While camping is normally pictured under the sun, in a clear-sky adventure where everyone is wearing t-shirts, doing it in the winter is a magical experience that is often underrated! As long as you brace yourself for the cold weather, you won’t regret it!
But how cold is too cold to camp? At what temperature is it too bad to go camping? This depends on a variety of factors, from your personal tolerance to the gear you use, so let’s take a look!
How Cold is Too Cold?
We all know that going camping in cold weather normally means going outdoors with temperatures hovering around freezing.
But what does that really mean? What are these cold temperatures? Let’s take a look.
20°F to 40°F (-6°C to 4°C)
Aside from special trips (for example, climbing and camping in the Himalayas), this range is considered hardcore.
However, with the right gear (a down sleeping bag and an insulated sleeping pad are key) and some cold weather camping experience under your belt, you’ll have a blast camping in this temperature range.
If you’re a beginner, beware: it will test your grit! Remember to keep your body temperature under control in these freezing temperatures.
40°F to 50°F (4°C to 10°C)
Camping between 40-50°F is still adventurous but easier for beginners with good gear, such as a warm sleeping bag and a closed cell foam pad to avoid the cold ground.
Expect tough conditions with frost on the tent walls, and be prepared for a cold night during your camping trip.
Above 50°F (10°C)
Temperatures warmer than 50°F are much easier to navigate, so it’s actually the best range for novice winter campers.
Although you likely won’t wake up to a frost-encrusted tent, you still need to be prepared for colder temperatures. Stay warm at night by using your sleeping pads and thinking how much body heat you lose while sleeping.
These ranges are rough estimates and assume dry conditions! Factors like rain and wind can dramatically increase the cold. We’ll explore that next.
Beyond the Thermometer: Gear and Grit Matters Too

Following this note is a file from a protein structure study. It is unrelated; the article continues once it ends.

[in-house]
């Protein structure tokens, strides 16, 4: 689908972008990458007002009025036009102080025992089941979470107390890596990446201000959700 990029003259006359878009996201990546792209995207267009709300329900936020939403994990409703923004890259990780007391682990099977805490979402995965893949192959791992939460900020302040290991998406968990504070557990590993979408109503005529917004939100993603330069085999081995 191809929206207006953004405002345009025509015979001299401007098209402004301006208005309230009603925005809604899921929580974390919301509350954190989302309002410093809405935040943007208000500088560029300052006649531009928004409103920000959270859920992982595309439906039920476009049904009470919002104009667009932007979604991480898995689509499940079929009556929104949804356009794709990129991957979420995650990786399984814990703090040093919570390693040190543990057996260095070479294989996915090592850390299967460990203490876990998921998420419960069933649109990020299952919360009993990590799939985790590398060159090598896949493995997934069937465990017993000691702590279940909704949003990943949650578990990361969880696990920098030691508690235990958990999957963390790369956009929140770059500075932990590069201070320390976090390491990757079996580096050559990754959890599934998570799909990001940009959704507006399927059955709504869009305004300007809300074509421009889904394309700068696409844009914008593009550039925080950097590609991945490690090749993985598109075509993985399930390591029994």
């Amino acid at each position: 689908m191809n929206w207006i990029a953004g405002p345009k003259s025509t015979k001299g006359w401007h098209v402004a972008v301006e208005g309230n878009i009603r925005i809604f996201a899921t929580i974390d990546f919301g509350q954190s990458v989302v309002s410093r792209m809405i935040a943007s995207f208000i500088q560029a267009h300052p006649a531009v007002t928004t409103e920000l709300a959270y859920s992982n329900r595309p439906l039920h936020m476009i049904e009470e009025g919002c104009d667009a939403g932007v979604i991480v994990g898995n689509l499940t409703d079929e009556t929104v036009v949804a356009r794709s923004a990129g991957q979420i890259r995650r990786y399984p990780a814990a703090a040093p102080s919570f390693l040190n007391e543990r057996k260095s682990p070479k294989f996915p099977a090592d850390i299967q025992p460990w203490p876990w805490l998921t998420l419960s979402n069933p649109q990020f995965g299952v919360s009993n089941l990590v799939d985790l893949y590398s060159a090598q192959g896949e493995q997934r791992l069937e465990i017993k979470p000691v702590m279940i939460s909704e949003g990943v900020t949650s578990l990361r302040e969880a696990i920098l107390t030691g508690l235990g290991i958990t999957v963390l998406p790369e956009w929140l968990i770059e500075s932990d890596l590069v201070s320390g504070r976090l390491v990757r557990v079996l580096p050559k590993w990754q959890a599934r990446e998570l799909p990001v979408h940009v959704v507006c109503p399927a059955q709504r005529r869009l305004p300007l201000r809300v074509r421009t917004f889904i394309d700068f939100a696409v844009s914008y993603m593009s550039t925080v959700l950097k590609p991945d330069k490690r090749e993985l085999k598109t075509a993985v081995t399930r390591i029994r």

While the mercury reading sets the stage, having the proper winter camping gear and mental tenacity is also crucial, especially when camping in freezing weather conditions.
To set yourself up for success, arm yourself with these winter camping gear essentials:
Warm Sleep System
The first thing you need to do is to invest in a warm sleep system. This is non-negotiable.
Here are a few ideas:
Bring a cold weather sleeping bag rated for at least 10°F below the area’s expected overnight low temperature
Ensure that it’s a warm sleeping bag to retain more body heat
Sleeping pads insulate you from the frozen ground, so get pads with a high R-value (insulation rating) of 4+ in winter
Don’t neglect sleeping bag liners, as these add warmth by reducing air pockets
If you’re aiming for ultra-cold comfort, use two sleeping pads (one on top of the other) and consider including a closed cell foam pad
Kill or add layers depending on your activity level to prevent sweat-soaked clothing from affecting your warmth.
When thinking about all the different layers, use this rule of thumb:
Base layers wick moisture from your skin
Mid layers trap and keep warm air with your body
A waterproof-breathable outer shell blocks wind and rain
An extra layer or a rain jacket can be crucial, so make sure you pack some extras!
Finally, don’t forget warm socks, gloves, and hats to prevent heat from escaping from your head and extremities.
Other Winter Camping Gear
Round out your winter kit with:
A camp stove to melt snow and warm you up
Insulated water bottles to prevent freezing
Fire starters and emergency blankets
Snow anchors to secure your tent guy lines
Avalanche safety tools like shovels/probes just in case
Having versatile camping gear that you can layer and adjust is key to dialing in your personal level of comfort in cold weather.
And remember: during a camping trip, your ability to stay hydrated and maintain your core temperature is crucial for a good night’s sleep.